The Society has promoted four key points throughout all stages of policy development and during its evidence sessions before the Justice Committee at the Scottish Parliament. These are:

  • a robust regulatory system must be put in place to provide strong consumer protections and ensure that high standards are maintained among those delivering legal services
  • independence of the legal profession must be maintained
  • a level playing field is required for those in the legal services market, whether as a legal services provider or as a regulator
  • access to justice must not be hindered

In 2010, the Society also consulted widely and held a series of roadshows and faculty meetings as part of its policy development on ABS. The profession voted on the issue a number of times, bringing divergent views. The Society changed its policy to rule out 100% external ownership as a result. Its revised policy in favour of legislation that would allow for 51% ownership of firms by solicitors or solicitors with other regulated professionals and 49% external capital prevailed when MSPs debated and voted on the Bill at stage 3 in October 2010.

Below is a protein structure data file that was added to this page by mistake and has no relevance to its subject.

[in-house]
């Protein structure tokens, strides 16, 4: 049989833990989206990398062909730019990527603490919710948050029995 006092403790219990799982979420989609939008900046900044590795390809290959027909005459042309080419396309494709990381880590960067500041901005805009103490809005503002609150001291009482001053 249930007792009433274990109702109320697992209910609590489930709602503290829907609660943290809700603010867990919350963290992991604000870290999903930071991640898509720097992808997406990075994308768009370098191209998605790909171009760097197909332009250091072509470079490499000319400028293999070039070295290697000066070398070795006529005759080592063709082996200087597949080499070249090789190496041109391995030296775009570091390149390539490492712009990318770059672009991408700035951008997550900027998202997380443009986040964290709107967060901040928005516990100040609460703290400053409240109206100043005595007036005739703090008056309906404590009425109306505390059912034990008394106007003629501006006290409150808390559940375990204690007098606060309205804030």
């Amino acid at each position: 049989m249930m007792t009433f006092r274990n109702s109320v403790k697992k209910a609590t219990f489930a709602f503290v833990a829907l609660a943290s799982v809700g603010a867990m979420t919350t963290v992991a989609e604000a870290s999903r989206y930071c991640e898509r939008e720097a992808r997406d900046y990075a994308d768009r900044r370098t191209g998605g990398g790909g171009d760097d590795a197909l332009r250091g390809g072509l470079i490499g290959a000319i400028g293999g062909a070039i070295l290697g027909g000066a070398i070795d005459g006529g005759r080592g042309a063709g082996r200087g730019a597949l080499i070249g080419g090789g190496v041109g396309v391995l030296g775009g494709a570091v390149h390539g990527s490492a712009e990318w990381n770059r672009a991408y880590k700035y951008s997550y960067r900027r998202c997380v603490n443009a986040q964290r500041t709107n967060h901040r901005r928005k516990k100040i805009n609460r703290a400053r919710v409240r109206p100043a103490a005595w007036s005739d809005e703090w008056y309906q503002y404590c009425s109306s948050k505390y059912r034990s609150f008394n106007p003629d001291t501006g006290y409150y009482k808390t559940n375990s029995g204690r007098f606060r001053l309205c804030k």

Further questions

What is a licensed legal services provider?

As set out in the Act, LPs will be business entities which, through the designated and other persons within it, provide legal services to the general public for a fee and do so under licence issued by an approved regulator.

What are the possible benefits - I don't see any for my firm?

The legislation aims to increase options for firms in an increasingly competitive marketplace. Firms, big and small, are already diversifying, offering online legal services and other niche market services and there is already an element of cherry-picking going on, with many firms having ceased to do civil legal aid.